Abortion: Appeal against High Court ruling begins in Belfast
An appeal against a High Court ruling that abortion law in Northern Ireland is "incompatible" with human rights law has begun in Belfast.
The appeal has been taken by the Department of Justice and Northern Ireland Attorney General John Larkin.
In December, a judge ruled the law does not comply with the European Convention on Human Rights in cases of fatal foetal abnormality or sexual crime.
That case was brought by the Northern Ireland Human Rights Commission.
However, the justice department believes the ruling by the High Court could lead to a widening of the abortion law.
The Department of Justice and the Attorney General are appealing last year's ruling by Judge Horner that Northern Ireland's abortion law is incompatible with human rights.
Opening the appeal and in one of 10 opening submissions, the Attorney General said Judge Horner was clearly wrong in his decision when he said there was no life to protect and he added this was demonstrated by the grief shown by Sarah Ewart who was clearly mourning the loss of a baby.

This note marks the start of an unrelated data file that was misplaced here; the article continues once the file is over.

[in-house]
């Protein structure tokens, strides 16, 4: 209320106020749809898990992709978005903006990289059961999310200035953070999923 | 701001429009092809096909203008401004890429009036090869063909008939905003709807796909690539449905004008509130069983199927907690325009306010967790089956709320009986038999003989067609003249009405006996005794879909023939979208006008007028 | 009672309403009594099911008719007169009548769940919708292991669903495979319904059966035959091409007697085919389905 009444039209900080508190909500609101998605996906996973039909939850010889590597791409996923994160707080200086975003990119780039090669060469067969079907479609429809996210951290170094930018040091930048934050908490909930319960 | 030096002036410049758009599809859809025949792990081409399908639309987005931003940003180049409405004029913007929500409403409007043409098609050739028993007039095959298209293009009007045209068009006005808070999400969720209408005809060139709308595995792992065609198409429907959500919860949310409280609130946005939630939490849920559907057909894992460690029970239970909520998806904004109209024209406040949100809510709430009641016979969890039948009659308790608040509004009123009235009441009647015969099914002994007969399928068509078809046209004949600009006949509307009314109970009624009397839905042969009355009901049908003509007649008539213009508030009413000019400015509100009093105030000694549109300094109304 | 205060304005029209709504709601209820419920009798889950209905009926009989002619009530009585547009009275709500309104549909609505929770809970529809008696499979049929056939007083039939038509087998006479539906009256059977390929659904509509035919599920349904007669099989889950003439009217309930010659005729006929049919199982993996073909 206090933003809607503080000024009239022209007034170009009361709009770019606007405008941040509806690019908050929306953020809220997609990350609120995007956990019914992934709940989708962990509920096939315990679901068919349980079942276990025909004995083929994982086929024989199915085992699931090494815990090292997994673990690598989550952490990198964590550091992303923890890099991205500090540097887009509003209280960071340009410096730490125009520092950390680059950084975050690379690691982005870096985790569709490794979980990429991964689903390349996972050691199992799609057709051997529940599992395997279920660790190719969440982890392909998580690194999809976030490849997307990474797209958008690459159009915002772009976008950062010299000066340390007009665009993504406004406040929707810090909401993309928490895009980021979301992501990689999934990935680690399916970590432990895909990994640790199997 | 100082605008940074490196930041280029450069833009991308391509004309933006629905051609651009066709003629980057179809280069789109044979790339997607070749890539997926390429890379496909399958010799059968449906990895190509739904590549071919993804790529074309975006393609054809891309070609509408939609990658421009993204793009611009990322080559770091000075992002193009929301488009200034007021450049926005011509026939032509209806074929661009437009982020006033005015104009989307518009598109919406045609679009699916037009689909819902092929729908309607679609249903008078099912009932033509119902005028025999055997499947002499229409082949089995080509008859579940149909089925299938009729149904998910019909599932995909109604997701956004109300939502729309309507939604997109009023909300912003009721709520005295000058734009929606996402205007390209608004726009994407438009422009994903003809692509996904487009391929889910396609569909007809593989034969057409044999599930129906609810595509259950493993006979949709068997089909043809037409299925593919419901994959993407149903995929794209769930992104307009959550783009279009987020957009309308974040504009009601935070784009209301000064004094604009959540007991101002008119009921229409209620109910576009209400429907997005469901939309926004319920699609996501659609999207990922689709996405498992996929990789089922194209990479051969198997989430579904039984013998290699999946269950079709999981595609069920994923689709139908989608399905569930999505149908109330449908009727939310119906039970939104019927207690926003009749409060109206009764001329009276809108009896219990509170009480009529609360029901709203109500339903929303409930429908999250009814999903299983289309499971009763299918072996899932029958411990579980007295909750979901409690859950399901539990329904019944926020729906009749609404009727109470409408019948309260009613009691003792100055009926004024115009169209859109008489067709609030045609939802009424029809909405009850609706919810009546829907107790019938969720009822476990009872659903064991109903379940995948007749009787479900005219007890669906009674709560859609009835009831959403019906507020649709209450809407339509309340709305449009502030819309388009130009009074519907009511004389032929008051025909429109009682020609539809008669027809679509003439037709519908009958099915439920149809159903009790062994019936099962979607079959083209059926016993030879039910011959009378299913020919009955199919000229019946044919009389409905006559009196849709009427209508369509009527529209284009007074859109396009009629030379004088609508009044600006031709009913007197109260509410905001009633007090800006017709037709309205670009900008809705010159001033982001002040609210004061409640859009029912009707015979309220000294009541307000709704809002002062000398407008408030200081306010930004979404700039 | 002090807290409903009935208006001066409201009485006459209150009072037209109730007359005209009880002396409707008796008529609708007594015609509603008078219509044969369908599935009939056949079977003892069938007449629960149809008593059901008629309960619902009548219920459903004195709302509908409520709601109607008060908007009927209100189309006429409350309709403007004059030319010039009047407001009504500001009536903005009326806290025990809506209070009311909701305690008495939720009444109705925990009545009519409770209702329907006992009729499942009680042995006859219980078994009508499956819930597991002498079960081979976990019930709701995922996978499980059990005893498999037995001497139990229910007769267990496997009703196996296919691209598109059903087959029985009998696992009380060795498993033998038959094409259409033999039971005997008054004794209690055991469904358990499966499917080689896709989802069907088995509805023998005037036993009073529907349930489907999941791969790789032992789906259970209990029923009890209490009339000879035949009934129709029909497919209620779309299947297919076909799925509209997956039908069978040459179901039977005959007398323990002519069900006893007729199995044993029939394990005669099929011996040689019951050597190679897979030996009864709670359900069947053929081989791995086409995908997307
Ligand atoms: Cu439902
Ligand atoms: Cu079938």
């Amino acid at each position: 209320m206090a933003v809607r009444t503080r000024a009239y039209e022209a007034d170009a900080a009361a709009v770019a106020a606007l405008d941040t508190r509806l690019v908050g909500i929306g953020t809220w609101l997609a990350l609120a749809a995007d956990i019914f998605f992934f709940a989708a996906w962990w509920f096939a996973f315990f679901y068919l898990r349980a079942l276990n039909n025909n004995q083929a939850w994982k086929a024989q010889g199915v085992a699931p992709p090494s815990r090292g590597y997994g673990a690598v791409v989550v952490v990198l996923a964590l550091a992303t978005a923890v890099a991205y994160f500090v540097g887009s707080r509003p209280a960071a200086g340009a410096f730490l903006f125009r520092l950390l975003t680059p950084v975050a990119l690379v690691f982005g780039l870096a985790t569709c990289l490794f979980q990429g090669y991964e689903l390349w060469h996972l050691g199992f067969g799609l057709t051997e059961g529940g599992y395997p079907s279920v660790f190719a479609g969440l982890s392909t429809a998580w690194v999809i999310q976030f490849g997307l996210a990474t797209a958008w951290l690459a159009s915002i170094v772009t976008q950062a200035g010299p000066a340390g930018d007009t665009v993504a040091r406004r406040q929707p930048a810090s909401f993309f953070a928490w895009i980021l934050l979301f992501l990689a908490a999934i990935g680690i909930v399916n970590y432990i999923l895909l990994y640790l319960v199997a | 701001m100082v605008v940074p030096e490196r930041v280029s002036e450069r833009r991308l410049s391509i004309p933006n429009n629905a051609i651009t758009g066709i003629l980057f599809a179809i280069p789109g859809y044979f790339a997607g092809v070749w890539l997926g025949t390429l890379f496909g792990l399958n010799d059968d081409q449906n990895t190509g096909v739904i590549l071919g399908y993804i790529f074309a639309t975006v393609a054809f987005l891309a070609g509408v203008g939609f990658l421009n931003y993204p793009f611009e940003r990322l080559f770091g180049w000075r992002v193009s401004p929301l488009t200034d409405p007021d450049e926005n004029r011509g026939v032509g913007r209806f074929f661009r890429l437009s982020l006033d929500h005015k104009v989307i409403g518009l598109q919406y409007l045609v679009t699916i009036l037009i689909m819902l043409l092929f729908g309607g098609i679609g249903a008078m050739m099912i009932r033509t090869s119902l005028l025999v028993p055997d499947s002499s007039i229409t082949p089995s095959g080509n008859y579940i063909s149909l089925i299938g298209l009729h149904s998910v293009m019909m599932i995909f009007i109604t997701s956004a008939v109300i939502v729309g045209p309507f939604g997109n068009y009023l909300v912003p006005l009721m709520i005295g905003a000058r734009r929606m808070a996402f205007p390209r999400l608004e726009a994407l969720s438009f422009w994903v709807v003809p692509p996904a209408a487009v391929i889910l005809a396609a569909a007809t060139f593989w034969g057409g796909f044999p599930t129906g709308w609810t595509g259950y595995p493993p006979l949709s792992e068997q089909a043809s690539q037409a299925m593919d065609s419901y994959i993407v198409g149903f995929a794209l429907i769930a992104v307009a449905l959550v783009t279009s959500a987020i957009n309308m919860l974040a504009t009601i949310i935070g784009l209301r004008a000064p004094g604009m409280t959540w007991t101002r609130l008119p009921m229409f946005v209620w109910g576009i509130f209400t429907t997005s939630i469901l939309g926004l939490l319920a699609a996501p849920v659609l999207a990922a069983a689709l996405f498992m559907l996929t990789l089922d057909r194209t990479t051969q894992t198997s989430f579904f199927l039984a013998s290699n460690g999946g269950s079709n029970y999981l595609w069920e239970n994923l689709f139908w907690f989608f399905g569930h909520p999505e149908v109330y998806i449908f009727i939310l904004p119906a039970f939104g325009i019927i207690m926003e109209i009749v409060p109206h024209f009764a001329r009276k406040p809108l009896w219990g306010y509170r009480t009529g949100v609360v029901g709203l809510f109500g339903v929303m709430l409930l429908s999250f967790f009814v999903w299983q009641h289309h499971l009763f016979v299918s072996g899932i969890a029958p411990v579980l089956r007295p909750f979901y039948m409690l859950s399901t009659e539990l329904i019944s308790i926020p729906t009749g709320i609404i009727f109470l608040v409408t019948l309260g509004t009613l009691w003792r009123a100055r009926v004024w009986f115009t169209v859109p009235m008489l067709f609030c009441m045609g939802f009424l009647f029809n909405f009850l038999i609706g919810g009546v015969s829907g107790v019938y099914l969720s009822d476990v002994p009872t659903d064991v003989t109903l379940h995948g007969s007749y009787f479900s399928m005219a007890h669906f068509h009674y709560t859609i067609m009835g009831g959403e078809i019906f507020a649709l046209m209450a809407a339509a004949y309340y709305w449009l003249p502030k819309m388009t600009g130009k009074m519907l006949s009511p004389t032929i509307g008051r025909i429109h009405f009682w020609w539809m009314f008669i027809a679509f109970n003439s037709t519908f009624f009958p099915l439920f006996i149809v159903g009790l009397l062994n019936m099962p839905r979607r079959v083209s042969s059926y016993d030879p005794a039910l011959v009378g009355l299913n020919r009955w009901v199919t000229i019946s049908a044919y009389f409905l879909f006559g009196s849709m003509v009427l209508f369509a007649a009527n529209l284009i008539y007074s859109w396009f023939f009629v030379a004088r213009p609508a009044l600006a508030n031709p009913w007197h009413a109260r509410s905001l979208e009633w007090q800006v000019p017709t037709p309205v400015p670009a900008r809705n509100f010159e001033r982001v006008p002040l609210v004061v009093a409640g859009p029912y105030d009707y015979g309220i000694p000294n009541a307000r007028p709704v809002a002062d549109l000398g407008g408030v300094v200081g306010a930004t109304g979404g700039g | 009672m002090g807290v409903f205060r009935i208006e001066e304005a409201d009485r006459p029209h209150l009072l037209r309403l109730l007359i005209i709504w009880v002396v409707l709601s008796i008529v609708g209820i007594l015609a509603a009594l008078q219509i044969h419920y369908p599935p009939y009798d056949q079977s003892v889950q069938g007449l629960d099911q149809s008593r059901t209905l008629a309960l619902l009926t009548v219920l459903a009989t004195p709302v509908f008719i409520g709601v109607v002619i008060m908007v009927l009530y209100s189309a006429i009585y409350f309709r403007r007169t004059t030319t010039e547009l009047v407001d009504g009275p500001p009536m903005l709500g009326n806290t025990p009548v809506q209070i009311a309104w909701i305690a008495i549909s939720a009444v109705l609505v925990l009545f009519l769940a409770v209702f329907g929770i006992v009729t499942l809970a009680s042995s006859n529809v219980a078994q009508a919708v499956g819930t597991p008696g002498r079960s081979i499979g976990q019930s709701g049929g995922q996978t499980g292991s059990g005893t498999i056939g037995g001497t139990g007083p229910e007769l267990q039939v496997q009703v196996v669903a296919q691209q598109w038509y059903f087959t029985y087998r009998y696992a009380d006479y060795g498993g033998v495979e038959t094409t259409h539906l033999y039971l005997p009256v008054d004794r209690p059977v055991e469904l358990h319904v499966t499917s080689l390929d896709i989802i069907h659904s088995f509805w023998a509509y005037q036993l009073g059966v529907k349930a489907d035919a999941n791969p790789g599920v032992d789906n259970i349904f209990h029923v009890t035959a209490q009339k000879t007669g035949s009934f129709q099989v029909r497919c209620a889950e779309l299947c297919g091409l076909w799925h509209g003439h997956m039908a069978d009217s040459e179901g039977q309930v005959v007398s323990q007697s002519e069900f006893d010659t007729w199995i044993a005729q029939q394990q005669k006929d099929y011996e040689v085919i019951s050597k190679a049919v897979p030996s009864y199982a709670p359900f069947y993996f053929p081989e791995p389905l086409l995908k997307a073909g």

The Attorney General also argued that there was no proper basis for a doctor to say a foetus has a fatal foetal abnormality.
In an unusual move, the Human Rights Commission is due to cross appeal the Justice department and Attorney General's challenge to the High Court ruling.
It is calling for the choice of accessing a termination of pregnancy in circumstances of serious malformation of the foetus, including fatal foetal abnormality, rape or incest without being made a criminal act to be made available in Northern Ireland.
The current abortion legislation differs from the rest of the UK as the Abortion Act 1967 was never extended to Northern Ireland.
Currently, a termination is only permitted in Northern Ireland if a woman's life is at risk, or if there is a risk of permanent and serious damage to her mental or physical health.